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Parkers overall rating: 3 out of 5 3.0
Subaru XV (12-17) - rated 3 out of 5
Enlarge 108 photos

PROS

  • Economical diesel engine
  • Good off-road
  • Quick paddleshift changes on CVT

CONS

  • Pricey
  • Bouncy ride
  • Low quality plastics
  • Weak petrol engines
  • Poor visibility

At a glance

New price £18,820 - £28,160
Used price £4,600 - £16,770
Used monthly cost £113 - £414
Fuel economy 40 - 52 mpg
Road tax cost £145 - £200
Insurance group 17 - 27 How much is it to insure?

PROS

  • Economical diesel engine
  • Good off-road
  • Quick paddleshift changes on CVT

CONS

  • Pricey
  • Bouncy ride
  • Low quality plastics
  • Weak petrol engines
  • Poor visibility

Subaru XV rivals

BMW
X1
4 out of 5 4.0
Audi
Q3
4 out of 5 4.0

The Subaru XV is the company’s first foray into the every-growing ‘crossover’ segment, a place where off-roaders crossed with hatchbacks reside.

In this respect the Japanese car maker, best known for producing high performance saloons with a rallying pedigree, is way behind the curve. The five-seater, five-door XV is up against the Nissan Qashqai that was launched in 2007, and that model set a very high standard.

The Nissan has proved extremely popular worldwide and sells in huge numbers – and is now in its second generation – so it is no surprise then that Subaru has decided it wants a slice of the crossover pie with a more rugged approach, much like the Skoda Yeti and Jeep Renegade.

Four-wheel drive as standard

Subaru isn’t completely fresh into this arena because it is well used to producing all-wheel-drive vehicles, the current Outback, Forester and Levorg all come with it as standard. As such, all versions of the XV follow suit and have all-wheel drive capability.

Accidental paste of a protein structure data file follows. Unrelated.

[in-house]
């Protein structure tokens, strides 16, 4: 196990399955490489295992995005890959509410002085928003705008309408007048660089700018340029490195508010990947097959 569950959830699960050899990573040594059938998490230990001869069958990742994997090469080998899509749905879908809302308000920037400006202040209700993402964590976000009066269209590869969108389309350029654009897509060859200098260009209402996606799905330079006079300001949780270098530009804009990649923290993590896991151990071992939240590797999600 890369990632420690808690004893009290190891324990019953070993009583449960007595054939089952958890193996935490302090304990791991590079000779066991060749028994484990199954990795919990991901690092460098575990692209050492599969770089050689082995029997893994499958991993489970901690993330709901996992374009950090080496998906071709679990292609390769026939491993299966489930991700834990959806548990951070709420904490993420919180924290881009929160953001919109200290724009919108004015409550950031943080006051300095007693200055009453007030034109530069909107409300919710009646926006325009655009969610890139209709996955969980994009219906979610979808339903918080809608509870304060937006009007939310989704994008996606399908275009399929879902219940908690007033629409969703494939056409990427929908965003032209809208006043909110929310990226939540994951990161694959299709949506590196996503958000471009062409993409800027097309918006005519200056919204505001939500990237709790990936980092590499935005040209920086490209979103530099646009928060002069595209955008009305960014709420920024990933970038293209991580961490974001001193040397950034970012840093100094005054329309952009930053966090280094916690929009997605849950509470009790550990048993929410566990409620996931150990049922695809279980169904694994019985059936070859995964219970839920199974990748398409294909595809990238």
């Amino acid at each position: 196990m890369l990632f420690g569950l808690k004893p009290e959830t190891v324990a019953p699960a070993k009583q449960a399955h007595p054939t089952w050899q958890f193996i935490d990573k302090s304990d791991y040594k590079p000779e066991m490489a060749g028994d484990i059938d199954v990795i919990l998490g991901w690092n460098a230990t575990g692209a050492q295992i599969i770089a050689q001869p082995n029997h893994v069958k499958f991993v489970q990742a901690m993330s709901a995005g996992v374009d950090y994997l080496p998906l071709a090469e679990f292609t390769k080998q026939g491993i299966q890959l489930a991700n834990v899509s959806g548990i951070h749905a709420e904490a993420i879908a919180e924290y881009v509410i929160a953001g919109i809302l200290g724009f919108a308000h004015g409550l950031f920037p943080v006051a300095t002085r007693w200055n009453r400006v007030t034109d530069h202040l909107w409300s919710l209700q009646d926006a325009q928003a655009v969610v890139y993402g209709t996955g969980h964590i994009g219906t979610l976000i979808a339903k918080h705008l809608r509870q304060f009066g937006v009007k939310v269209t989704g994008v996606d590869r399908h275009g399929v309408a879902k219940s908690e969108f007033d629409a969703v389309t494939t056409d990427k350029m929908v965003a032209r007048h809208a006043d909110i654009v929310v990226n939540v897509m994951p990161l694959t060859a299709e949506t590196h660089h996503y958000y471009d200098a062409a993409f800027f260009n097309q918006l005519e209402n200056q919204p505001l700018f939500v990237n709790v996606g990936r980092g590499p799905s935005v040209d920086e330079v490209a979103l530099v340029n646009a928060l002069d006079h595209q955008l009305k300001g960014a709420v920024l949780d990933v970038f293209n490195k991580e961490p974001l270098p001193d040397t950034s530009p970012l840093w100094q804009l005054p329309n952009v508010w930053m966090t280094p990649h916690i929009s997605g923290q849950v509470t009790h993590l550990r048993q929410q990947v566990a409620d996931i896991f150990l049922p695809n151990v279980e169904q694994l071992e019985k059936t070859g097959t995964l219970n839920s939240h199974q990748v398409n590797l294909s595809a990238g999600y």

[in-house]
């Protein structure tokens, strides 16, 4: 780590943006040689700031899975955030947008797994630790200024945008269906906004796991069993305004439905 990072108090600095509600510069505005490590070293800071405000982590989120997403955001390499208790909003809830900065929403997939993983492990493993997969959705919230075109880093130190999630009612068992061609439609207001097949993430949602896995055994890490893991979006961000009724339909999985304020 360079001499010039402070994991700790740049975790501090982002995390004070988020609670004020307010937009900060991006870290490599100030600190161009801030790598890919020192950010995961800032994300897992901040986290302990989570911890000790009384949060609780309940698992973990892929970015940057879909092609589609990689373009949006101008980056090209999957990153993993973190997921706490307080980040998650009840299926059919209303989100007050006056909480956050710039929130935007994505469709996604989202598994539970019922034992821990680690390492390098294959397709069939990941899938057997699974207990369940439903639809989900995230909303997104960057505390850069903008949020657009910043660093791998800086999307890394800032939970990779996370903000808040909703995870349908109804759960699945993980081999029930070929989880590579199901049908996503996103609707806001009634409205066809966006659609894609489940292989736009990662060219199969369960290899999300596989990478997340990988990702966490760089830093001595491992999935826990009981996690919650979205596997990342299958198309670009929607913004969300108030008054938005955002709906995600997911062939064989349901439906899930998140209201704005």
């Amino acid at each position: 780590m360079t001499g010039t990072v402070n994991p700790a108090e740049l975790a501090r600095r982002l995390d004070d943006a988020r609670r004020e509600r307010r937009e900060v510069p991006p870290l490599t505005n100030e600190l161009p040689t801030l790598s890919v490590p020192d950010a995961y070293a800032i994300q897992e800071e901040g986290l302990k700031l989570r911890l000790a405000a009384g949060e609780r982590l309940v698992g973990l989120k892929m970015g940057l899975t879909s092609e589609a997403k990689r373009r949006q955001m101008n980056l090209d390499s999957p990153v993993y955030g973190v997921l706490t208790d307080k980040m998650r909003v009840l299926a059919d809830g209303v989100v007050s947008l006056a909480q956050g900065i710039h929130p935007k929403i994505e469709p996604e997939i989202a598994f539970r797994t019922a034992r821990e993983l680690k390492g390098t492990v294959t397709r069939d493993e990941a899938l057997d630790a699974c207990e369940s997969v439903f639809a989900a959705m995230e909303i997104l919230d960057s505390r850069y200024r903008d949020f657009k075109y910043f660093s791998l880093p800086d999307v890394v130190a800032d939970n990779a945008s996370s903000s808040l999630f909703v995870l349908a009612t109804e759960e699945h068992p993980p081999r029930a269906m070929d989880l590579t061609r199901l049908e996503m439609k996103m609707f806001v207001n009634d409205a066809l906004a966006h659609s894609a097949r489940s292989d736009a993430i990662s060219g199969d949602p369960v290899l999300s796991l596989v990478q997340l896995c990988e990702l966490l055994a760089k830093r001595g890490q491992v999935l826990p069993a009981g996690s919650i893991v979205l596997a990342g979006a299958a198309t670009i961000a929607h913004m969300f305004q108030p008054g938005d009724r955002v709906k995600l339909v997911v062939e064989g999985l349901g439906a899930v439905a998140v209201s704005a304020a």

Unlike the Qashqai, there’s no two-wheel-drive version, so effectively the XV has to compete with the traditional 4x4s as well as the ‘soft-roader’ crossovers fitted with optional four-wheel drive.

One petrol and one diesel engine

There is one petrol choice for the XV: a 2.0-litre with 150hp available with either a manual transmission or Subaru’s ‘Lineartronic’ CVT automatic transmission. In manual form the 2.0-litre will return 40.4mpg, while the auto versions are slightly more frugal.

There’s one diesel option, a 2.0-litre unit with 147hp. This is available with a six-speed manual gearbox only and returns 52.3mpg.

Carbon dioxide emissions across the range vary from 141g/km for the diesel to 160g/km for the 2.0-litre manual petrol.

All engines are in the proven ‘Boxer’ configuration, which sits horizontally rather than vertically and is something of a Subaru hallmark, so its powertrain already has credibility.

Subaru XV rivals

BMW
X1
4 out of 5 4.0
Audi
Q3
4 out of 5 4.0